The major challenge facing blind students in college centers around the overwhelming mass of printed material with which they are confronted -- textbooks, class outlines, class schedules, bibliographies, campus newspapers, posters, tests, etc. The increasing use of films, videotapes, overhead projectors, and closed-circuit television adds to the volume of visual material to which they must have access in some way.
Study Aids: By the time blind students (unless newly blind) reach college, they have probably developed various methods for dealing with the volume of visual materials. Most blind students use a combination of methods including readers, brailled books, and audio tape recorded books and lectures. If the students uses a reader, the student makes the necessary hiring and scheduling arrangements with the assistance of the Student Disability Services office. Whenever possible, provide printed materials to blind students well in advance so the student and reader will have time to review the material before class time.
Students may use raised line drawings of diagrams, charts, illustrations, relief maps, etc. and three-dimensional models of physical organs, shapes, microscopic organisms, etc. Modern technology has made available other aids for blind people including talking calculators and speech-time compressors. Paperless braille machines, braille computer terminals, voice-output computers and reading machines are more recent devices that are available for use by blind individuals. Some of these devices are available at the university through Student Disability Services, the academic computing labs, and the Library. See "Equipment" section for further information.
Most blind students who use braille prefer to take their own notes in class using a slate and stylus or a Perkins Brailler. Some students may need to have a classmate share a copy of his/her notes. The Student Disability Services office has notetaking paper as well as a copy machine available to copy class notes. The faculty may be asked to identify a student in the class as a volunteer notetaker. The blind student's reader later reads the notes onto tape or types them into a computer file for future use. Some blind students audio record lectures and later transcribe notes from them into braille or on the computer. It is helpful if the faculty can provide lecture notes/outlines to the student.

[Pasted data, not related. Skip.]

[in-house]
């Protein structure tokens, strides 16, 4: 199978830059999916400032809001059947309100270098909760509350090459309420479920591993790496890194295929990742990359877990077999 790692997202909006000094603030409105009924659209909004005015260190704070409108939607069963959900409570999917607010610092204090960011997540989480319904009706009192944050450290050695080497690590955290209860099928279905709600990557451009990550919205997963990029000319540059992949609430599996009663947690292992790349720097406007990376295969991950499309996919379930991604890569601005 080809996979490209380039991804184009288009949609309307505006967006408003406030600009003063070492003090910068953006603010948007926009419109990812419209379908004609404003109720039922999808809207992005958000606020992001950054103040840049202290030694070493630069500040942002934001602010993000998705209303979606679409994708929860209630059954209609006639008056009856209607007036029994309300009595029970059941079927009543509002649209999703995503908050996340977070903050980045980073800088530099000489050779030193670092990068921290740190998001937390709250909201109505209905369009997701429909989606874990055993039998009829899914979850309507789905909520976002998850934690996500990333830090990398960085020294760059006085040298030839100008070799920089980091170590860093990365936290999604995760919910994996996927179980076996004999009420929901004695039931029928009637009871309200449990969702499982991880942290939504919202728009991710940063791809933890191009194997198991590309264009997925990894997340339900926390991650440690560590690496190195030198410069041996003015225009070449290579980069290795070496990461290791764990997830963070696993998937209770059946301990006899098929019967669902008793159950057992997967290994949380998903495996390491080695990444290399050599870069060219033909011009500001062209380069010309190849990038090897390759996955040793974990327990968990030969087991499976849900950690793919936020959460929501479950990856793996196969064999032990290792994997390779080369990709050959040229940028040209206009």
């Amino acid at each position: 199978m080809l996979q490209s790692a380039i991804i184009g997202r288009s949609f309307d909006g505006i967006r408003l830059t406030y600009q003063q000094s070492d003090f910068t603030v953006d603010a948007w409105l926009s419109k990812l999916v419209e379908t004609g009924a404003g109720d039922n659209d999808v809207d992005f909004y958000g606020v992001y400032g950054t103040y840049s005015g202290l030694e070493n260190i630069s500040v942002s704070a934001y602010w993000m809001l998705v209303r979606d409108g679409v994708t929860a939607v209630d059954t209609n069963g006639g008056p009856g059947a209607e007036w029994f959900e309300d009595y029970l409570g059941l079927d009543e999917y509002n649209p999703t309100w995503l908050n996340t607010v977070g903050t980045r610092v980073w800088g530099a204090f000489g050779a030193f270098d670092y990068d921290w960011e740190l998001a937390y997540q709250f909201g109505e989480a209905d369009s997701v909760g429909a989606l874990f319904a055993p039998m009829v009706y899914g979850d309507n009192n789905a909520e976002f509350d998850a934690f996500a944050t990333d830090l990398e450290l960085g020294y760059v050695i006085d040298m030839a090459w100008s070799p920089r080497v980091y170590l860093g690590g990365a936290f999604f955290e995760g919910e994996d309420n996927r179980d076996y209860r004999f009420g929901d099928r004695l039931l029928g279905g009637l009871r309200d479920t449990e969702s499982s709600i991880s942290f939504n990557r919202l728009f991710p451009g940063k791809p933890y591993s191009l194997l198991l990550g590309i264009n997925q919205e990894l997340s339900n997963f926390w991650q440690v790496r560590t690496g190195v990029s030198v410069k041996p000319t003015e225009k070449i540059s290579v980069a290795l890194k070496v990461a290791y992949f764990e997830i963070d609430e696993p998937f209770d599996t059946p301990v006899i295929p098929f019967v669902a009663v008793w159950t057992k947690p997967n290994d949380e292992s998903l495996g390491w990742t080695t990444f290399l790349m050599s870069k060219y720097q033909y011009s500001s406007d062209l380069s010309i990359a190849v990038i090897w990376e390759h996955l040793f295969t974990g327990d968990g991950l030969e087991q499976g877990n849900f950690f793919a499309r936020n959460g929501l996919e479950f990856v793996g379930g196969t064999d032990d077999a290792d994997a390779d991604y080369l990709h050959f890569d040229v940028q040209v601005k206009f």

Textbooks: Faculty can be very helpful by choosing class texts early. It takes a long time to have a text audio recorded or brailled. If texts are selected early, make this information readily available through the campus bookstore so that the blind student has time to make the necessary arrangements.
Class Lectures: When there is a blind student in the classroom, the professor should remember that "this and that" phrases are basically meaningless to that student; for example, "The sum of this plus that equals this" or "The lungs are located here and the diaphragm here" offer no meaningful information to a blind student. In the first example, the instructor may just as easily say, "The sum of 4 and 7 equals 11." The blind student in this case is getting the same information as a sighted student. In the second example, the instructor can "personalize" the locations of the lungs and diaphragm by asking class members to locate them by touch on their own bodies. Examples of this type will not always be possible. However, if the faculty is sensitized not to use strictly visual examples, the blind student and probably the rest of the class will benefit.
Some faculty are concerned about having their lectures tape recorded -- whether the student is blind or sighted. If this is the case, the faculty may ask the student to sign an agreement not to release the recordings or to use them for other than personal study. Agreement forms are available in the Student Disability Services office.